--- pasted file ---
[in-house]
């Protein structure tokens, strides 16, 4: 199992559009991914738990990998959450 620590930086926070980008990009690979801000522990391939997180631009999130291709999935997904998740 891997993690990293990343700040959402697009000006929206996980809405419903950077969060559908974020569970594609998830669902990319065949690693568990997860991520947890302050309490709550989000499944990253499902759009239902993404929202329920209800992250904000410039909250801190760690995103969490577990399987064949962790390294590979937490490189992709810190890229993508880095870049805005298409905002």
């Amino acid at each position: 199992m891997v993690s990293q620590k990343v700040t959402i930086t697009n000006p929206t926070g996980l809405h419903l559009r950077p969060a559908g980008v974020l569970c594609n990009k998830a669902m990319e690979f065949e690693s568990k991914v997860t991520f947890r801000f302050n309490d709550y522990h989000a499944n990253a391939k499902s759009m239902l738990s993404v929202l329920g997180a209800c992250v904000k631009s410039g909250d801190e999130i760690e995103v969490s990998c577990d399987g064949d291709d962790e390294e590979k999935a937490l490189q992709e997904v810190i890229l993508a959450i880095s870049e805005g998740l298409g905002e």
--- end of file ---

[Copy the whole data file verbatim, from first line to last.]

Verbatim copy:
[in-house]
């Protein structure tokens, strides 16, 4: 199992559009991914738990990998959450 620590930086926070980008990009690979801000522990391939997180631009999130291709999935997904998740 891997993690990293990343700040959402697009000006929206996980809405419903950077969060559908974020569970594609998830669902990319065949690693568990997860991520947890302050309490709550989000499944990253499902759009239902993404929202329920209800992250904000410039909250801190760690995103969490577990399987064949962790390294590979937490490189992709810190890229993508880095870049805005298409905002």
């Amino acid at each position: 199992m891997v993690s990293q620590k990343v700040t959402i930086t697009n000006p929206t926070g996980l809405h419903l559009r950077p969060a559908g980008v974020l569970c594609n990009k998830a669902m990319e690979f065949e690693s568990k991914v997860t991520f947890r801000f302050n309490d709550y522990h989000a499944n990253a391939k499902s759009m239902l738990s993404v929202l329920g997180a209800c992250v904000k631009s410039g909250d801190e999130i760690e995103v969490s990998c577990d399987g064949d291709d962790e390294e590979k999935a937490l490189q992709e997904v810190i890229l993508a959450i880095s870049e805005g998740l298409g905002e």